ATLANTA (Associated Press) -- The privately owned 16-acre tract on Burnt Hickory Road is thick with pines and young hardwoods, but little else of interest other than its role as a staging ground for a Civil War battle 147 years ago.
The land's history has its next-door neighbor, Kennesaw Mountain National Battlefield Park, working to scrounge up $2.7 million to buy land. That's the asking price sought by the Cherokee County tract's private owners, who have put the land up for sale.
The site was crossed by Union troops in 1864 as they launched a key skirmish in the Battle of Kennesaw Mountain during Gen. William T. Sherman's march to the sea.
"We have to get the money," said amateur historian Brad Quinlin, a regular visitor to the park. "That's why I want to preserve the land — to tell the stories of the men who fell in battle."
The tract is especially worth fetching, Quinlin says, now that the U.S. this year began marking the 150th anniversary of the Civil War.
The park's head ranger, William R. Johnson, says he agrees the National Park Service should buy the land and preserve it before it can be snatched up by developers.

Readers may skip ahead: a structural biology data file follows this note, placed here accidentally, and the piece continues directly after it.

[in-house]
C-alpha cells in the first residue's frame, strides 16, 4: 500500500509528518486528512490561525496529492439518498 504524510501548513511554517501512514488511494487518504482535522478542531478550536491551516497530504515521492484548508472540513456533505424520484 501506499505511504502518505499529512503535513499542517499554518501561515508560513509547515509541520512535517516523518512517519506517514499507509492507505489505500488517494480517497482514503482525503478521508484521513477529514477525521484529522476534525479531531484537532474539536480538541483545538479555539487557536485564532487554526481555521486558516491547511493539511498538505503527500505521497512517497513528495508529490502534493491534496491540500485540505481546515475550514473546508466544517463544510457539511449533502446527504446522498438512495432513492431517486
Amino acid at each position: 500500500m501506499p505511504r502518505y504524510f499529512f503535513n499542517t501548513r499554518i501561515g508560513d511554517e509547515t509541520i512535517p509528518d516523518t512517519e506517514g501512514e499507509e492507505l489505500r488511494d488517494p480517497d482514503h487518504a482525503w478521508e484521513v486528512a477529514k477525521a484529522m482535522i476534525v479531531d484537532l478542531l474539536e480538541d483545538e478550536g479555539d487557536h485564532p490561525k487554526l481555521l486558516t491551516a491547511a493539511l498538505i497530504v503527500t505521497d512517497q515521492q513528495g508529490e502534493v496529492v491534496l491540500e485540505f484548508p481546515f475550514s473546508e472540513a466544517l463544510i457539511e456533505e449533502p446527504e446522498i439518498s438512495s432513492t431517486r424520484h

"By putting it in the park, it becomes part of the battlefield," Johnson said. "It won't become something else."
The Kennesaw tract entered Civil War history in June 1864, when Sherman's army was pushing south from Tennessee toward Atlanta. In their path was Kennesaw Mountain and its heavy contingent of Confederate troops.
By holding the high ground, the Confederates were able to defeat the Union soldiers trying to claim Kennesaw Mountain. The Union lost about 3,000 troops in the battle, compared to about 1,000 Confederates.
The national park that now stands on the battle site averages about 1.5 million visitors each year.
Quinlin, a re-enactor in Civil War battles, says the tract being sold along Burnt Hickory Road is where Union Gen. Joseph Lightburn of West Virginia launched his assault in the 1864 effort to take the mountain.
After getting the blessing of the Kennesaw Mountain Historic Association, Quinlin visited Washington in May to urge Georgia lawmakers to lend support for buying the tract using the federal Land and Water Conservation Fund, which totaled $126 million in the last fiscal year.
The Kennesaw battlefield is in the district of Rep. Phil Gingrey, R-Ga., who says he'd like see park expand.
But the site is just one of many the National Park Service would like to buy, said agency spokesman Jeffrey Olson.
"There's a long, long list," Olson said. "It can take a long time to . . . get funding."